Nutrient and bowel segment dependency of human intestinal control of gastric secretion

C. Owyang, L. J. Moller, J. R. Malagelada, V. L. Go

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Abstract

The gastric secretory effects of protein, fat, and carbohydrate infused at different levels of the small bowel were investigated in seven healthy subjects. Similar caloric loads (53.4 kcal) of protein (essential amino acids), lipid (oleic acid), and carbohydrate (glucose) in isomolar (280 mosmol/l) similar pJ (7.4) solutions were infused into 60-cm segments of small bowel (isolated between two occlusive balloons), located distal to the ligament of Treitz (proximal), proximal to the ileocecal valve (distal) and between the two (middle). A submaximal gastric secretory background was provided by continuous intravenous pentagastrin. Protein stimulated acid secretion in the proximal (increase of 8.7 meq/h, representing 84 ± 5% of control level) and middle (increase of 1.9 meq/h, representing 16 ± 2% of control level) segments, while it inhibited acid secretion when infused into the distal segment (decrease of 3.7 meq/h, representing 33 ± 4% of control level). In contrast, both lipid and carbohydrate inhibited acid secretion similarly (33-38% of control level) at all levels of the bowel. The different effects of protein at different levels of the bowel could not be explained by differences in serum gastrin, different degrees of absorption, or different postabsorptive levels of α-amino nitrogen. This suggests the presence of hormonal (nongastrin) or neural mechanisms in the proximal bowel to stimulate acid secretion and/or in the distal bowel to inhibit acid secretion. Thus, factors that determine specific nutrient loads to specific segments of bowel can have important physiological effects on gastric acid secretion.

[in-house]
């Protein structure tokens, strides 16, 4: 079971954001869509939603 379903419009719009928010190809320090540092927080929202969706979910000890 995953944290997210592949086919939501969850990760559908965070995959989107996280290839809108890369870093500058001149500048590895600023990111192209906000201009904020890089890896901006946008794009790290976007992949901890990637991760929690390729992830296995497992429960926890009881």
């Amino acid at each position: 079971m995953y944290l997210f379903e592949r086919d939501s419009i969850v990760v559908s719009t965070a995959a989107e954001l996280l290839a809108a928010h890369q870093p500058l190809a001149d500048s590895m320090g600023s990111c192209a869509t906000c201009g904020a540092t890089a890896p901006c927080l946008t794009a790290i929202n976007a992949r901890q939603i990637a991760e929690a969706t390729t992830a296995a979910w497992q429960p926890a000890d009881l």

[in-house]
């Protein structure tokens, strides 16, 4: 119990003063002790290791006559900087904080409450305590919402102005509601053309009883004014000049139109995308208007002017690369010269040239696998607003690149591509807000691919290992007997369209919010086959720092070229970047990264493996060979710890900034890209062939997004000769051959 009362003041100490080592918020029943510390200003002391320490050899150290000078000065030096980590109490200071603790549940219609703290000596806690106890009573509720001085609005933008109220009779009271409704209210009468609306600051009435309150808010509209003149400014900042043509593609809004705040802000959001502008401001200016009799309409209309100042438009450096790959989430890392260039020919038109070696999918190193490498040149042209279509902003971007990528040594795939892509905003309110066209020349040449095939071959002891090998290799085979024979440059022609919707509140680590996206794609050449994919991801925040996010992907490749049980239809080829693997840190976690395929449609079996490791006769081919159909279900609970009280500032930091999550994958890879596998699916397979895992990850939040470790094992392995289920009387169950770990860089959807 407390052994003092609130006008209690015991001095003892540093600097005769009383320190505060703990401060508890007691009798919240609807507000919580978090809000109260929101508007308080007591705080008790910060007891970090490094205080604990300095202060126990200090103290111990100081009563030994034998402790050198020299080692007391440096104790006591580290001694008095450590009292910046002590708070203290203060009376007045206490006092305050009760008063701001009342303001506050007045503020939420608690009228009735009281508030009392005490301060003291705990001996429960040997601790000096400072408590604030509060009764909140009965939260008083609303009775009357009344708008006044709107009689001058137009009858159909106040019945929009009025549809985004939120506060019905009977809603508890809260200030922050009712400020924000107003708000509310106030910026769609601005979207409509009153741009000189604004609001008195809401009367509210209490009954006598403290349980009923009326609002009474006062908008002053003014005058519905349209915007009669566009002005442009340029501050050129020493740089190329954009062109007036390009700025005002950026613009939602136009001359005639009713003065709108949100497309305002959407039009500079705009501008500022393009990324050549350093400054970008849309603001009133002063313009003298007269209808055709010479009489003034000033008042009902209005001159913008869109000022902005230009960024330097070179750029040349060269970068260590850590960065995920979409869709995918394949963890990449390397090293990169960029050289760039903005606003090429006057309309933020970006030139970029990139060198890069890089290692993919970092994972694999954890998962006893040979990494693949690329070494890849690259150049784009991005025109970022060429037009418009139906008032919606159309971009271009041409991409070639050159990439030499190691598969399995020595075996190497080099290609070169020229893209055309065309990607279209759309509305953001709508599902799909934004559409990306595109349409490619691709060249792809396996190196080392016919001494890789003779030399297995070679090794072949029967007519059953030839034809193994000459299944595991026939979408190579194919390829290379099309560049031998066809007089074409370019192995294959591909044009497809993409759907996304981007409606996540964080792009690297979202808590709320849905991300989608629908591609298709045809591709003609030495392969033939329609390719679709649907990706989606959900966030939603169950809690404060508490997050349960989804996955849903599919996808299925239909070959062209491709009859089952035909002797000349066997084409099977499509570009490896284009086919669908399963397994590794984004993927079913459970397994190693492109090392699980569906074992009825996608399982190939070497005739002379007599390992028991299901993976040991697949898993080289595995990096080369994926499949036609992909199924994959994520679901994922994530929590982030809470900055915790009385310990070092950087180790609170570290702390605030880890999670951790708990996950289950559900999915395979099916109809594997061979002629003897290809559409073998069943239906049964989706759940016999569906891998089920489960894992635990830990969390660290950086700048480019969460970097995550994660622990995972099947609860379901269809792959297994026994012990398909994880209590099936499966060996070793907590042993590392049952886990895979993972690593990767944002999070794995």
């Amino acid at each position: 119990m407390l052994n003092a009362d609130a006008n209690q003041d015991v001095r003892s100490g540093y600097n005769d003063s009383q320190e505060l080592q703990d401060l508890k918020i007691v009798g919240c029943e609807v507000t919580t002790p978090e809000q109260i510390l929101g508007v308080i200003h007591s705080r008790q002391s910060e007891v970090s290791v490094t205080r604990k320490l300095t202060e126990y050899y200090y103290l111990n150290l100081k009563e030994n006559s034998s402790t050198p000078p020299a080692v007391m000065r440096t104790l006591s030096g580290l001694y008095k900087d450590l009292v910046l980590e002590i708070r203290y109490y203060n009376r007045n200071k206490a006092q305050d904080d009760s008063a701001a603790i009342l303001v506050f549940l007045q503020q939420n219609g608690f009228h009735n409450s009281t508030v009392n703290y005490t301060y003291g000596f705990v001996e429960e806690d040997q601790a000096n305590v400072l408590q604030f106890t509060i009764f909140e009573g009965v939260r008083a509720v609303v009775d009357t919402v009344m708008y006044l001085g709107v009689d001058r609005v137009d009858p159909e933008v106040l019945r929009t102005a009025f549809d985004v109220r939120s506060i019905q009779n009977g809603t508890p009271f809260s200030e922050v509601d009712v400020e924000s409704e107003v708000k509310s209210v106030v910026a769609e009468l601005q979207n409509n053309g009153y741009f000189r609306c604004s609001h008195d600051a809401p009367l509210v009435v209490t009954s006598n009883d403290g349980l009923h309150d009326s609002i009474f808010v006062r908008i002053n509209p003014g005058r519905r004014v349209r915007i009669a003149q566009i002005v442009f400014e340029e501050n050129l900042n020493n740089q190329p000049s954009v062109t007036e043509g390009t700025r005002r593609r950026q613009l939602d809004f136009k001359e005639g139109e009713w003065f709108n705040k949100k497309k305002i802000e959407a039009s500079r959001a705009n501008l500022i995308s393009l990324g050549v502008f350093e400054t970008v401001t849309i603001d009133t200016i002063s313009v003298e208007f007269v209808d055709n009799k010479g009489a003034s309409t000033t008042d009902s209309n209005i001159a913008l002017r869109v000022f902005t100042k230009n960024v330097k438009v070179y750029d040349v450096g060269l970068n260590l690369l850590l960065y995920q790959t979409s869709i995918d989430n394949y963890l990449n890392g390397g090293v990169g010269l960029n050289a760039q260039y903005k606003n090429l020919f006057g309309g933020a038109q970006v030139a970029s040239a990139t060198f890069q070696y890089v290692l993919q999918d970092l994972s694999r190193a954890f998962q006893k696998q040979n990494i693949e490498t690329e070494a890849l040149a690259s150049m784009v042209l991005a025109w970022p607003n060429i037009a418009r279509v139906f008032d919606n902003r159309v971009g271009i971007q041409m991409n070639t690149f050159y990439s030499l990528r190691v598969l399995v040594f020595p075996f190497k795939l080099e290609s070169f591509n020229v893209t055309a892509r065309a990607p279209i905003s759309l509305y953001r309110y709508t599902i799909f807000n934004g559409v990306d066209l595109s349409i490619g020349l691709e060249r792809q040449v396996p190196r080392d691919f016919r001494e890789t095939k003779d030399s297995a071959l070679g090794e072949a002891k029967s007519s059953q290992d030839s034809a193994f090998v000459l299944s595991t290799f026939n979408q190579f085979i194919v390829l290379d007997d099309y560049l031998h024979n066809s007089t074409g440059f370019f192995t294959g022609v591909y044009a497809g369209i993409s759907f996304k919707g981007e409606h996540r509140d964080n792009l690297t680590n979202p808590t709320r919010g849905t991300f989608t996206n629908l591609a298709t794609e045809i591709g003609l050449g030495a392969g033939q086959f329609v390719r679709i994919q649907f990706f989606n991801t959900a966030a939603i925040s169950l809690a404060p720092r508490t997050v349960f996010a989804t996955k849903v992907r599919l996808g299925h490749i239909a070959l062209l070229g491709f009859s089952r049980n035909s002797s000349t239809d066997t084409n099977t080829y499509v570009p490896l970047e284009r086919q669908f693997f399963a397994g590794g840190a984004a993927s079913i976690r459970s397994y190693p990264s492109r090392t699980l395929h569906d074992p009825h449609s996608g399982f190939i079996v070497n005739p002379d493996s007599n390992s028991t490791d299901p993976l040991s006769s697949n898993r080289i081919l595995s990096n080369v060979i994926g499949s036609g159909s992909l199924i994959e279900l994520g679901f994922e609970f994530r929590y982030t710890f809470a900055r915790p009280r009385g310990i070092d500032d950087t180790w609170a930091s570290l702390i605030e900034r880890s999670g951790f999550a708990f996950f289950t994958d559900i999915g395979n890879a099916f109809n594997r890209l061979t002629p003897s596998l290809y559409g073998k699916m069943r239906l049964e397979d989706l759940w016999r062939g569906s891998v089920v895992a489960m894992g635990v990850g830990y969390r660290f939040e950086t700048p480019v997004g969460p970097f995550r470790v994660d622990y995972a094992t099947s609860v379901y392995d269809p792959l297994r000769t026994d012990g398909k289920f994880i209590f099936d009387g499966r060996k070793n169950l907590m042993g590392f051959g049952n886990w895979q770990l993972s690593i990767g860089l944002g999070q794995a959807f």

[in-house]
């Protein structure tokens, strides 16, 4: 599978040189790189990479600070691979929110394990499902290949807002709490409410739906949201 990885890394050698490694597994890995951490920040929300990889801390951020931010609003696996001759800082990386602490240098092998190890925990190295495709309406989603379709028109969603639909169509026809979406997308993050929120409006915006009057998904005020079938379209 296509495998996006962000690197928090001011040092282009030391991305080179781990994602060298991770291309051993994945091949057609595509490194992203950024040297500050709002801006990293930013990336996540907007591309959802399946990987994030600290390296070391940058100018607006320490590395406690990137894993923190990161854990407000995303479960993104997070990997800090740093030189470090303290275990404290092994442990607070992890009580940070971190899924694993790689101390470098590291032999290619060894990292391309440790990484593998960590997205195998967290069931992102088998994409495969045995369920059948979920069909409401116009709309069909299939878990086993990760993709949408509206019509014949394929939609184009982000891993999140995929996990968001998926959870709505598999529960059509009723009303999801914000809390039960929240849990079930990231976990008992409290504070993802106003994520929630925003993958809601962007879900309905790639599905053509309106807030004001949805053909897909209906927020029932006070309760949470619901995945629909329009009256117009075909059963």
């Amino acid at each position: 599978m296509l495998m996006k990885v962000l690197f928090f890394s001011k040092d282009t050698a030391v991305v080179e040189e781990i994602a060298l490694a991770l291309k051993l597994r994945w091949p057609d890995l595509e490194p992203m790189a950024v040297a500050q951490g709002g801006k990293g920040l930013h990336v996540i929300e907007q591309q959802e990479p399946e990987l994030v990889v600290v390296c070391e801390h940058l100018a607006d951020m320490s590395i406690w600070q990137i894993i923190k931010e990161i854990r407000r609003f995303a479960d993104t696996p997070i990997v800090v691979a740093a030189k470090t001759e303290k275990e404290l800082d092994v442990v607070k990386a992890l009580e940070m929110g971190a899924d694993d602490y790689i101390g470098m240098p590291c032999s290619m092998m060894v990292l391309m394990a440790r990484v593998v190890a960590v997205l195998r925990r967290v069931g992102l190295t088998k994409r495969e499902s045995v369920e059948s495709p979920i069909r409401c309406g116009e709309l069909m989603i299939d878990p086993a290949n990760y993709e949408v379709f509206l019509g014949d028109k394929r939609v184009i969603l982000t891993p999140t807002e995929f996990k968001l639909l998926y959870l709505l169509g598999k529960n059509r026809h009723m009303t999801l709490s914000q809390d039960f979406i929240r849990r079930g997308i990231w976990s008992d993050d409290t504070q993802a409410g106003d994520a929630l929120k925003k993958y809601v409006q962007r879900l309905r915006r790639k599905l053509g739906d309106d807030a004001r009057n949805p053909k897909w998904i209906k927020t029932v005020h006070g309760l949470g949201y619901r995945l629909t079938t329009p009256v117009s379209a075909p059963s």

Original languageEnglish (US)
Pages (from-to)G372-G376
JournalAmerican Journal of Physiology - Gastrointestinal and Liver Physiology
Volume6
Issue number5
StatePublished - Jan 1 1982

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ASJC Scopus subject areas

  • Physiology
  • Hepatology
  • Gastroenterology
  • Physiology (medical)

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